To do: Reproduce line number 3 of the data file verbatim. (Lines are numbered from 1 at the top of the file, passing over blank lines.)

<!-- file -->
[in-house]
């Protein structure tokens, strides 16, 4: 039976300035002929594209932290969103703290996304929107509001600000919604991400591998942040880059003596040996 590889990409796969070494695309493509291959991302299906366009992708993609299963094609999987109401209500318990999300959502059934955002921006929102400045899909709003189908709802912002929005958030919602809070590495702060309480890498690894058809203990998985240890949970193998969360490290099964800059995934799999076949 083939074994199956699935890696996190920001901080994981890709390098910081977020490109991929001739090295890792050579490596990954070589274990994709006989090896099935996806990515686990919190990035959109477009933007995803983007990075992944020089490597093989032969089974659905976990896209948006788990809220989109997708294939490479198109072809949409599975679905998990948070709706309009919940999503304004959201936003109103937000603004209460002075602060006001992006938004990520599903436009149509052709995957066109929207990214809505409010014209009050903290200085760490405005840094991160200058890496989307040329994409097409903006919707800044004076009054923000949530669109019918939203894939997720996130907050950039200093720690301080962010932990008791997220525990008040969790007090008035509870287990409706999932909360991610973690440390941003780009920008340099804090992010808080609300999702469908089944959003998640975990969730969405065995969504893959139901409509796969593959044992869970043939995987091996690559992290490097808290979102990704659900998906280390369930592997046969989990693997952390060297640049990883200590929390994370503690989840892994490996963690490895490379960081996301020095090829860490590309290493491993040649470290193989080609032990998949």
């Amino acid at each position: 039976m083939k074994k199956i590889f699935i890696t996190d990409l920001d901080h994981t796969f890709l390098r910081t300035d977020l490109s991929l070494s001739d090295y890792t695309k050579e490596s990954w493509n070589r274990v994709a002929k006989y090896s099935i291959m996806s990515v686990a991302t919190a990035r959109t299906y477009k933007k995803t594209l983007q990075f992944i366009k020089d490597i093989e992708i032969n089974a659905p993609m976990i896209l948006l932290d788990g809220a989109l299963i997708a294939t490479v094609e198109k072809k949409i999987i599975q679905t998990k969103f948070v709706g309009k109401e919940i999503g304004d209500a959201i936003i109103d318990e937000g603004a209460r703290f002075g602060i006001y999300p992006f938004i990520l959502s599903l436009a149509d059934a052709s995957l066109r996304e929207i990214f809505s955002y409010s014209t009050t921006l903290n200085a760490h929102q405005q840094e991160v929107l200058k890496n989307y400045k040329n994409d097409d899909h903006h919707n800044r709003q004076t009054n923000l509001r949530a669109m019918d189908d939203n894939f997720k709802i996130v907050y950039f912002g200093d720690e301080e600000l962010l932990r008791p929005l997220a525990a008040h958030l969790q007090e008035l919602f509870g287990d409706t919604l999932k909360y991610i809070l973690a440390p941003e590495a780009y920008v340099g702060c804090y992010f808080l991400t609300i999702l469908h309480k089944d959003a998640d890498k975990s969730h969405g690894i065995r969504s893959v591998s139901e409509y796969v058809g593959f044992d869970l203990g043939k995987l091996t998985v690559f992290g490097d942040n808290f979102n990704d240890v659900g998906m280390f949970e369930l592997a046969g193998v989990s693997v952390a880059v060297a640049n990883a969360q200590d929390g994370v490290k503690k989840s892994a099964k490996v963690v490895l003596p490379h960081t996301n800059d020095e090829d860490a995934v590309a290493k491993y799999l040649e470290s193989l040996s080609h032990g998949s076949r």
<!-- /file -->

């Amino acid at each position: 039976m083939k074994k199956i590889f699935i890696t996190d990409l920001d901080h994981t796969f890709l390098r910081t300035d977020l490109s991929l070494s001739d090295y890792t695309k050579e490596s990954w493509n070589r274990v994709a002929k006989y090896s099935i291959m996806s990515v686990a991302t919190a990035r959109t299906y477009k933007k995803t594209l983007q990075f992944i366009k020089d490597i093989e992708i032969n089974a659905p993609m976990i896209l948006l932290d788990g809220a989109l299963i997708a294939t490479v094609e198109k072809k949409i999987i599975q679905t998990k969103f948070v709706g309009k109401e919940i999503g304004d209500a959201i936003i109103d318990e937000g603004a209460r703290f002075g602060i006001y999300p992006f938004i990520l959502s599903l436009a149509d059934a052709s995957l066109r996304e929207i990214f809505s955002y409010s014209t009050t921006l903290n200085a760490h929102q405005q840094e991160v929107l200058k890496n989307y400045k040329n994409d097409d899909h903006h919707n800044r709003q004076t009054n923000l509001r949530a669109m019918d189908d939203n894939f997720k709802i996130v907050y950039f912002g200093d720690e301080e600000l962010l932990r008791p929005l997220a525990a008040h958030l969790q007090e008035l919602f509870g287990d409706t919604l999932k909360y991610i809070l973690a440390p941003e590495a780009y920008v340099g702060c804090y992010f808080l991400t609300i999702l469908h309480k089944d959003a998640d890498k975990s969730h969405g690894i065995r969504s893959v591998s139901e409509y796969v058809g593959f044992d869970l203990g043939k995987l091996t998985v690559f992290g490097d942040n808290f979102n990704d240890v659900g998906m280390f949970e369930l592997a046969g193998v989990s693997v952390a880059v060297a640049n990883a969360q200590d929390g994370v490290k503690k989840s892994a099964k490996v963690v490895l003596p490379h960081t996301n800059d020095e090829d860490a995934v590309a290493k491993y799999l040649e470290s193989l040996s080609h032990g998949s076949r």